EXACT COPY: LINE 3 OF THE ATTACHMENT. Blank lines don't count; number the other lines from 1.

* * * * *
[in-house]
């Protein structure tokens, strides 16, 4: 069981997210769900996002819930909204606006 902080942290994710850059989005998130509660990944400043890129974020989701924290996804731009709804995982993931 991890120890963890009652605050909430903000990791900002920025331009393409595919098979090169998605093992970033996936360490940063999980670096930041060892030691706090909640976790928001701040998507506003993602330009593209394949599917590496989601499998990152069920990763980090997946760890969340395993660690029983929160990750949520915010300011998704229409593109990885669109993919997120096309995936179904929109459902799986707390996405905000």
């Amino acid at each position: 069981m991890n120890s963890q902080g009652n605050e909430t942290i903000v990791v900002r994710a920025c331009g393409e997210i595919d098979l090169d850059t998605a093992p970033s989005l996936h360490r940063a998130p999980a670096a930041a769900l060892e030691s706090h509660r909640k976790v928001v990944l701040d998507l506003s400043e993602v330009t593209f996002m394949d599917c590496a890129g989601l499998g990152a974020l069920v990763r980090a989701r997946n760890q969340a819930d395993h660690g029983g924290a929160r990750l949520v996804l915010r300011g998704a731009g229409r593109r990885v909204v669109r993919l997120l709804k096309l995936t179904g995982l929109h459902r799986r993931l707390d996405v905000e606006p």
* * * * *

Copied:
């Amino acid at each position: 069981m991890n120890s963890q902080g009652n605050e909430t942290i903000v990791v900002r994710a920025c331009g393409e997210i595919d098979l090169d850059t998605a093992p970033s989005l996936h360490r940063a998130p999980a670096a930041a769900l060892e030691s706090h509660r909640k976790v928001v990944l701040d998507l506003s400043e993602v330009t593209f996002m394949d599917c590496a890129g989601l499998g990152a974020l069920v990763r980090a989701r997946n760890q969340a819930d395993h660690g029983g924290a929160r990750l949520v996804l915010r300011g998704a731009g229409r593109r990885v909204v669109r993919l997120l709804k096309l995936t179904g995982l929109h459902r799986r993931l707390d996405v905000e606006p």